PATH started way back in 1900 when the Eaton Co. decided to connect its main stores with the bargain shop across the street, by way of an underground tunnel. The next phase was completed alongside the opening of Union Station in 1927, connecting to the Fairmont Royal York on Front Street, which opened in 1929. As PATH expanded the city took over management of these underground pathways. Interestingly, each portion of the PATH is owned by the property it runs through, meaning about 35 separate companies work together to make PATH happen.
Want to get the most out of PATH? Start to learn where you can enter and exit the system. There are over 125 entrances on street level, six of which are connected to subway stations. PATH also provides covered access to many of Toronto’s major tourist attraction: find your way into the Hockey Hall of Fame, The Air Canada Centre, Eatons Centre, Rogers Centre, the Toronto Coach Terminal, prominent hotels, or the CN Tower. Whether you are just arriving into the city, leaving for another, or finding your way home after a busy (and either triumphant or disappointing) Leafs game, PATH is there to make your walk comfortable.
Keep in mind, PATH doesn’t follow the city grid; so, at times, it can serve as a quicker option to reach your destination. Now if this sounds confusing you wouldn’t be alone in thinking so. At first PATH can resemble a maze, and you can quickly lose your way without the common landmarks to help find your bearing. Luckily, there are colour-coded signs at almost every intersection along PATH, telling you which direction you’re heading in, as well as relevant landmarks. Each day around 200,000 pedestrians slide across the shiny marble floors of PATH at a frantic and hurried pace.
Toronto’s PATH is in fact a Guinness World Record holding underground shopping complex; with 30 km and 371,600 square metres of retail space,there is no larger underground shopping complex. So, become familiar with what is down there. There are of course food courts featuring the regular fare, McDonalds, Manchu Wok, and other fast meals. Besides the fine purveyors of quick and easy eats there are any number of photocopy shops, tie stores, book stores, clothing shops, really there is no telling what you will stumble upon, so take the time to explore. You will also find that Longo’s has set up a number of convenient grocery stores designed for a swift pickup, perfect for those on the run and in need of dinner or a few things for the fridge.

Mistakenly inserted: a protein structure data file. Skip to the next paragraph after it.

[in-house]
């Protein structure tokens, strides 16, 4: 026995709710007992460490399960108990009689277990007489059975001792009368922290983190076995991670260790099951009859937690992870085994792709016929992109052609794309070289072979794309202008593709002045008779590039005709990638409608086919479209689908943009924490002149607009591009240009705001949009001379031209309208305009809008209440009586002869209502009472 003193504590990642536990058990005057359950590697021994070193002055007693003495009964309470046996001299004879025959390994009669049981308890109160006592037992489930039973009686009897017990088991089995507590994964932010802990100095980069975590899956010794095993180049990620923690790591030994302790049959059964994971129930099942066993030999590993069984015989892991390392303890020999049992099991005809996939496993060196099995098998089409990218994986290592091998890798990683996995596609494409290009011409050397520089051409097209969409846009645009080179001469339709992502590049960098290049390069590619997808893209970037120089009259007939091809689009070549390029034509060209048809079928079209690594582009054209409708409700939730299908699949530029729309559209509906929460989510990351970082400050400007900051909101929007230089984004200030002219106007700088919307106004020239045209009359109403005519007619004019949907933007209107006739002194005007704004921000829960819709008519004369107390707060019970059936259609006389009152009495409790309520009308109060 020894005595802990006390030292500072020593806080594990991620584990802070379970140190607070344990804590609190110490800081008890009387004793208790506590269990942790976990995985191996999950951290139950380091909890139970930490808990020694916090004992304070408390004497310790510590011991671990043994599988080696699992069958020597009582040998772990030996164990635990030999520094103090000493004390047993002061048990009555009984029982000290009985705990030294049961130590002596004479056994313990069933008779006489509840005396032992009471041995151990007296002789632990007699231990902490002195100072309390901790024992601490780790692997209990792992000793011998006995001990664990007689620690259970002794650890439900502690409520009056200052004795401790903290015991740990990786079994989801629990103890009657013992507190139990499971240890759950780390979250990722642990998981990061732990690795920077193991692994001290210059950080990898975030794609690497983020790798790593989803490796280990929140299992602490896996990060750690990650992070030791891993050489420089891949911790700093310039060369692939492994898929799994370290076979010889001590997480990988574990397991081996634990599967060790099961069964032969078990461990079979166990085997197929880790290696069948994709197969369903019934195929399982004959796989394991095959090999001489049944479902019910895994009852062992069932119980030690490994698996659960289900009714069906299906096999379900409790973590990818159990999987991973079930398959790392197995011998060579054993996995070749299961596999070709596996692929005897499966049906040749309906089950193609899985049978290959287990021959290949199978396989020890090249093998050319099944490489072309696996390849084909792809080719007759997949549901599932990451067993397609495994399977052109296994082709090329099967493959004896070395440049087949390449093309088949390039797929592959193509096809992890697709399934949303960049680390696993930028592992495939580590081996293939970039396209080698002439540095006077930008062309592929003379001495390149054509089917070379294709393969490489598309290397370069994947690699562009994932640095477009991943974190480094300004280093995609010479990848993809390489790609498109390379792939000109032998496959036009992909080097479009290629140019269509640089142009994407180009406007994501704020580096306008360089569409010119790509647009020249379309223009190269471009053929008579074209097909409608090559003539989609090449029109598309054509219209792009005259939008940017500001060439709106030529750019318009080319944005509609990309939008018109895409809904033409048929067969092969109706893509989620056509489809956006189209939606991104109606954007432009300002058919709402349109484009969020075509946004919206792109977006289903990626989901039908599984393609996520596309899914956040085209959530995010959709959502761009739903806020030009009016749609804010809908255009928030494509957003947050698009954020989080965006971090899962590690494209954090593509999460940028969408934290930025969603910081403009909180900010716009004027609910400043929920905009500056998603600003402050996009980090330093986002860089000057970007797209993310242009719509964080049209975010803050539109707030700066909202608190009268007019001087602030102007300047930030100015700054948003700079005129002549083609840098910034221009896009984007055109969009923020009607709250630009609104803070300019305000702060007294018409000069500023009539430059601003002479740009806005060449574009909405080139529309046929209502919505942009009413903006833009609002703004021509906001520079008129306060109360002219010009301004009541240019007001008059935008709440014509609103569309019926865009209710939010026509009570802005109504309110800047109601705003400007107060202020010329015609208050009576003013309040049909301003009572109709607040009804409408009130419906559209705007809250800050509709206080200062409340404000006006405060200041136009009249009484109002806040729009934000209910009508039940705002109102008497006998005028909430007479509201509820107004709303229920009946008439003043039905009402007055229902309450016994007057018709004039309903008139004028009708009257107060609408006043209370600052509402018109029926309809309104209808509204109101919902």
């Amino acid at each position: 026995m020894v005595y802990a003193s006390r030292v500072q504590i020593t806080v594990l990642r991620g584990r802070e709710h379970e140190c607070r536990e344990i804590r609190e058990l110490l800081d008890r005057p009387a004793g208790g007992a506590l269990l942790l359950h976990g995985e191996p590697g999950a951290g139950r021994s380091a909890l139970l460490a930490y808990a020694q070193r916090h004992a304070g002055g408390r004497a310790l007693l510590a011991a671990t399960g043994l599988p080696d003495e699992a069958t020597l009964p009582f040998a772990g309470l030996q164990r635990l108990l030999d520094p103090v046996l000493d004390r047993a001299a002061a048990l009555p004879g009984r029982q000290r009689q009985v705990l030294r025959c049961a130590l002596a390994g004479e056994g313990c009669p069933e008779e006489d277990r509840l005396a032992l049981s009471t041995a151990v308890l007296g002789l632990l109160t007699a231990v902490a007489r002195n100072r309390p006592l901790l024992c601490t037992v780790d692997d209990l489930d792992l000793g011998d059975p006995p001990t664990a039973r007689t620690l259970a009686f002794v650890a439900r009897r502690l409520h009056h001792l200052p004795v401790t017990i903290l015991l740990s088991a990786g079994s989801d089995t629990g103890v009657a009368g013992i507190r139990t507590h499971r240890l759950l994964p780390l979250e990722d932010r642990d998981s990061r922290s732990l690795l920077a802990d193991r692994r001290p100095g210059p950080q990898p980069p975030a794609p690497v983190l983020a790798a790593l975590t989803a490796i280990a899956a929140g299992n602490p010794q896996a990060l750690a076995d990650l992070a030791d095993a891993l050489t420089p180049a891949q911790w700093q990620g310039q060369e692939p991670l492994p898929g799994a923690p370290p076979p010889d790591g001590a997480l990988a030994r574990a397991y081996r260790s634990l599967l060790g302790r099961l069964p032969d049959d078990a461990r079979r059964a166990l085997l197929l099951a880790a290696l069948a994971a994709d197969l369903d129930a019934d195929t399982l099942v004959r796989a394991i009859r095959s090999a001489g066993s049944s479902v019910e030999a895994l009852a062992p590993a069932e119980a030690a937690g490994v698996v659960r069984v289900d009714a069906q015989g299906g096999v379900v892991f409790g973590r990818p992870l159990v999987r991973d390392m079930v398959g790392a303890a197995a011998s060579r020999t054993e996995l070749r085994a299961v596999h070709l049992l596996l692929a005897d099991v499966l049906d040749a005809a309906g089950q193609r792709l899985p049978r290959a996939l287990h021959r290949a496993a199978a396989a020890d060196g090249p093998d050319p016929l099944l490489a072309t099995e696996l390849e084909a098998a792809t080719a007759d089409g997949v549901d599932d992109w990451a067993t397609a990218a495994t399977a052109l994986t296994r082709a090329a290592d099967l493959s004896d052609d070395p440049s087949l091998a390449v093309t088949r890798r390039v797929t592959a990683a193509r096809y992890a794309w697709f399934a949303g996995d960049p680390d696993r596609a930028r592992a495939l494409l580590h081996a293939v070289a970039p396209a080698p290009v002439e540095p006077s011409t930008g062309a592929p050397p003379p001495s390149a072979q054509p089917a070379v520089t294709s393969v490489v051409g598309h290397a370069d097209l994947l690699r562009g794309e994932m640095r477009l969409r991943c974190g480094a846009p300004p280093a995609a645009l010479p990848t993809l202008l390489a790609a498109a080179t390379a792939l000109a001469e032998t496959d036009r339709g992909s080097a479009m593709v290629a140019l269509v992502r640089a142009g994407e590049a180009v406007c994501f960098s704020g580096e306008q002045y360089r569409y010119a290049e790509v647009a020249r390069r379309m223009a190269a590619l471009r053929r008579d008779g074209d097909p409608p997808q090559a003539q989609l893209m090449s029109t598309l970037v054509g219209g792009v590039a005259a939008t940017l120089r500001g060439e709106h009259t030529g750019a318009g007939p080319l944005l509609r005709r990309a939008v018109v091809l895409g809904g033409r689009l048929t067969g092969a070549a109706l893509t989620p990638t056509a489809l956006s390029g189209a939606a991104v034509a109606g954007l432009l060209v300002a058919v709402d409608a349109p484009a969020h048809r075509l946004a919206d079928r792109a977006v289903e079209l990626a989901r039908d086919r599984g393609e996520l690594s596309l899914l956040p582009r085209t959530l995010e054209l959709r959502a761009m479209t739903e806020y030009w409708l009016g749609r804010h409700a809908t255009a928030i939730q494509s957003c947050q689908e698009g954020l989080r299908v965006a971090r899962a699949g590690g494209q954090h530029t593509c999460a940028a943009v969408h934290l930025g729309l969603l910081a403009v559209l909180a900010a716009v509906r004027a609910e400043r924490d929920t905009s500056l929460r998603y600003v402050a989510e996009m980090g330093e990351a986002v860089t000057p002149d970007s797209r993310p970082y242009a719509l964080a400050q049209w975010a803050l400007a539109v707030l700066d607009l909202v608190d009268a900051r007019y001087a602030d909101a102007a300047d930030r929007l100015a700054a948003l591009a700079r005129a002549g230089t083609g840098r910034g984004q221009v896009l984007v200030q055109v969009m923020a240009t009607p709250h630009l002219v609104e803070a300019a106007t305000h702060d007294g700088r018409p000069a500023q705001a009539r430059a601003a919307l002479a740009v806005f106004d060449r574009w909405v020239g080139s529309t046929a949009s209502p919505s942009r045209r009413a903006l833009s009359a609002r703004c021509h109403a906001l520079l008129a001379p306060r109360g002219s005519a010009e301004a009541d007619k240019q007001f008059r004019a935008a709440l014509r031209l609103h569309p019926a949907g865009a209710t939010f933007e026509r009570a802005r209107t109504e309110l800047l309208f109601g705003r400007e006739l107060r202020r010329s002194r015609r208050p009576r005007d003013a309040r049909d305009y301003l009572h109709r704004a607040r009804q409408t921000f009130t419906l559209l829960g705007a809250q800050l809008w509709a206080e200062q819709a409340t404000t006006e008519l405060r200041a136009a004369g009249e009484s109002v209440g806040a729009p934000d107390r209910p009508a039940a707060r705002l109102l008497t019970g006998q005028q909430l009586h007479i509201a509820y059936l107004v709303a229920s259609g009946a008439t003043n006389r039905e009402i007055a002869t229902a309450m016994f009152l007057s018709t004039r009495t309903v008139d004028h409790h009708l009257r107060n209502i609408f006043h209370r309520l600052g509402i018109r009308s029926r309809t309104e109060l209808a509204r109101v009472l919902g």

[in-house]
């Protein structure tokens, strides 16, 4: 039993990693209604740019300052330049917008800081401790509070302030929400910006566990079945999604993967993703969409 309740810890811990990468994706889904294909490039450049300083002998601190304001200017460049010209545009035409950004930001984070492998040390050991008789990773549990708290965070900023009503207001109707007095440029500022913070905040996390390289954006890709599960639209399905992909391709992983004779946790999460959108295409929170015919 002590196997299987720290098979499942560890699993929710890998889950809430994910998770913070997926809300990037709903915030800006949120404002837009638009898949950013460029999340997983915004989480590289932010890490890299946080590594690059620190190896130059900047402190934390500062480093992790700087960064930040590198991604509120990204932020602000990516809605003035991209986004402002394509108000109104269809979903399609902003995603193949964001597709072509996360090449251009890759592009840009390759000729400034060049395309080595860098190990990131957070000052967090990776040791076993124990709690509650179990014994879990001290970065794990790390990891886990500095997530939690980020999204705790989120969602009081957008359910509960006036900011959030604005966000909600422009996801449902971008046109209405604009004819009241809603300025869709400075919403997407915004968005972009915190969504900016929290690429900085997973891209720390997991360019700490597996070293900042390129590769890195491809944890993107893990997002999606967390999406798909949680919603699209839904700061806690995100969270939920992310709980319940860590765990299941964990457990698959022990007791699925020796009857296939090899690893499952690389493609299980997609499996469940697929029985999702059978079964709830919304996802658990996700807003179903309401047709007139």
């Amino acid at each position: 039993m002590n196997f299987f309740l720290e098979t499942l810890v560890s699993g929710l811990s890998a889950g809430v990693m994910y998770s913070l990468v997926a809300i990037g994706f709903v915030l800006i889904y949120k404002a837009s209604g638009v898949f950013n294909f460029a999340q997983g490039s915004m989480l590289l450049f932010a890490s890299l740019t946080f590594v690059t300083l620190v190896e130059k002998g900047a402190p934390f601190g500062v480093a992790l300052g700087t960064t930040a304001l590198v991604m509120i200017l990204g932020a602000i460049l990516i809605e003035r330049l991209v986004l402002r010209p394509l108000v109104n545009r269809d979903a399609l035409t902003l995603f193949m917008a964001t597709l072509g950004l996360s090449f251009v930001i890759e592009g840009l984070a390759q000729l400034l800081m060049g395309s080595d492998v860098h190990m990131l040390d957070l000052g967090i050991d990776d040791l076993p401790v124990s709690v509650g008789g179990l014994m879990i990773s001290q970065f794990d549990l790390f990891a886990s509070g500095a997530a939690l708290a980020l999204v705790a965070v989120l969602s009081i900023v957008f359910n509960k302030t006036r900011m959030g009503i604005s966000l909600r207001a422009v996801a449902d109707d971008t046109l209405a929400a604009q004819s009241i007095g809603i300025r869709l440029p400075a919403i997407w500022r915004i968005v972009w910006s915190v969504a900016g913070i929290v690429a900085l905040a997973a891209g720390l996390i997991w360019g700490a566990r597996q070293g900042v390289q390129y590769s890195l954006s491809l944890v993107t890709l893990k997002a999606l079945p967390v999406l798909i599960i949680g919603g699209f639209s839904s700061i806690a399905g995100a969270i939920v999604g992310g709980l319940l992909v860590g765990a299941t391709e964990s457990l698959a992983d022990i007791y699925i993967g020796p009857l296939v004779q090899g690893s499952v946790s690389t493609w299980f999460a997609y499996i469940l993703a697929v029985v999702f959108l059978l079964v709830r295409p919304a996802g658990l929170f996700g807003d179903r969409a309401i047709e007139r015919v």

Sure the streets may be nice with the fresh air and the sound of traffic, the tourists staring up at the tall buildings, crowds of people spilling over the sidewalk and into the streets. But if you are looking for a climate controlled, shop filled alternative there is another option. It may be flooded with suits but just look for the distinctive PATH sign and step into the underground, there’s no dress code, it could just change the way you get around Toronto.
By Connor Titmarsh
Connor Titmarsh, a Thornhill native, has always been drawn to Toronto and its endless offerings. A graduate from Western University he can be found planning his next globe spanning trip, eating his way around Toronto, or digging through crates at one of many record shops.
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